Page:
HW He’s also admiring a certain kind of honesty in her writing, that she recognizes that intrusion and the effects that it has, and it seems to me that quite a bit of contemporary historical fiction and even writing about history itself is really foregrounding that recognition, that there’s no objectivity in writing about history, and that the presence of the viewer has an incredible influence on what kind of picture we get of history.
TW I think it’s
something that I’m still exploring as a writer.
HW I’d like to finish with just a couple of questions about your second novel, Salamander. I’m really struck by just how different a kettle of … well, stories it is; it’s just so different from Icefields.
TW My editor at McClelland & Stewart had read Icefields and liked it a lot, and she was kind of flabbergasted by this complete shift in time, place, you name it. I don’t know; I think that for me every book becomes, as I said, its own world, and I’m looking for a book that I always wanted to read, and in the case of Salamander, as with Icefields, there’s a book that I want to read, or wanted to read, or have been looking for …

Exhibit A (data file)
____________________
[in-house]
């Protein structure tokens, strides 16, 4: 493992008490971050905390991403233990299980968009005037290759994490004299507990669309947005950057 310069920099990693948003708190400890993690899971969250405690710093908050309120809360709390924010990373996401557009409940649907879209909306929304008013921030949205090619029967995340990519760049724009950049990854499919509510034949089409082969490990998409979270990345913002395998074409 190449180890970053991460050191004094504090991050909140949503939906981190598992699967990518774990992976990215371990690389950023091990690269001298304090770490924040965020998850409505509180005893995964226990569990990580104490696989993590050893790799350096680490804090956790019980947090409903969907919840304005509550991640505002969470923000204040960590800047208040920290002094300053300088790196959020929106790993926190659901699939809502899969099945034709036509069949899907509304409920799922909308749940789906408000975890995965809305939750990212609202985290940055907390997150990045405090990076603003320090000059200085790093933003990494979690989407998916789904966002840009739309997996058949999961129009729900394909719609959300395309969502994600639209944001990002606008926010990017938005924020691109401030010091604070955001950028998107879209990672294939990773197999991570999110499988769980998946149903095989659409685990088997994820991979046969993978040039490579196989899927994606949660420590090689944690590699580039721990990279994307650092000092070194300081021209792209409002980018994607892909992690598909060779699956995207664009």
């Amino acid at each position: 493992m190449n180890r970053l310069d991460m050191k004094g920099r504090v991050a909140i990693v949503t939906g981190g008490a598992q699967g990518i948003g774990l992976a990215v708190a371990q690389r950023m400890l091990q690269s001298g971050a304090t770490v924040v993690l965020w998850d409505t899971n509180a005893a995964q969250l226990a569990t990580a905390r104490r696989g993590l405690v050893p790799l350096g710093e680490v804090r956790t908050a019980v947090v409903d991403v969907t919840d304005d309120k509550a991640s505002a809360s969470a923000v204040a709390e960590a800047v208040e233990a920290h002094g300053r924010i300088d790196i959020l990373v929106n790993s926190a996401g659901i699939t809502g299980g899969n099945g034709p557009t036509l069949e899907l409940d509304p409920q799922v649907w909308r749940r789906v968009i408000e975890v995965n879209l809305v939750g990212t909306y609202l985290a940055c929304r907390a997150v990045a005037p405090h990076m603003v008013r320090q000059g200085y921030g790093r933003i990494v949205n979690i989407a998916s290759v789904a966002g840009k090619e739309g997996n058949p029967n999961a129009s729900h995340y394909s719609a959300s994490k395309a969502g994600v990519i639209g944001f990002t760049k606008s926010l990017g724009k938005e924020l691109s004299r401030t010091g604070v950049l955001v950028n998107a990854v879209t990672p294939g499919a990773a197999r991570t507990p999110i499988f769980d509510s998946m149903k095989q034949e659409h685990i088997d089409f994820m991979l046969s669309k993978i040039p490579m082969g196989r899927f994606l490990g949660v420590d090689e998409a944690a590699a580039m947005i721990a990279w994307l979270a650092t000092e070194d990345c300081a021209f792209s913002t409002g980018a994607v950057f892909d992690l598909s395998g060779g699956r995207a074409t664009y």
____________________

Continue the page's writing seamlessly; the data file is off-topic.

HW And it wasn’t there …
TW And it wasn’t there and I’ve gotta write it. Icefields is more concerned with looking for a book about a place I’ve lived that isn’t there, whereas Salamander is more concerned with looking for a book that I’ve always been looking for, that isn’t there. And so that’s why there’s a fairy-tale quality in this book. In the writing of it I was searching back through my history as a reader and how I was always motivated by looking for a book that wasn’t there. A particular book might suggest to me something and then I’d go looking for that, and so that’s the kind of shape that it took. In some way it’s a meditation on reading; it’s really a book about reading. And so it had to take its own shape, and the shape that it took was really influenced by my whole history as a reader, going back to fairy tales in childhood.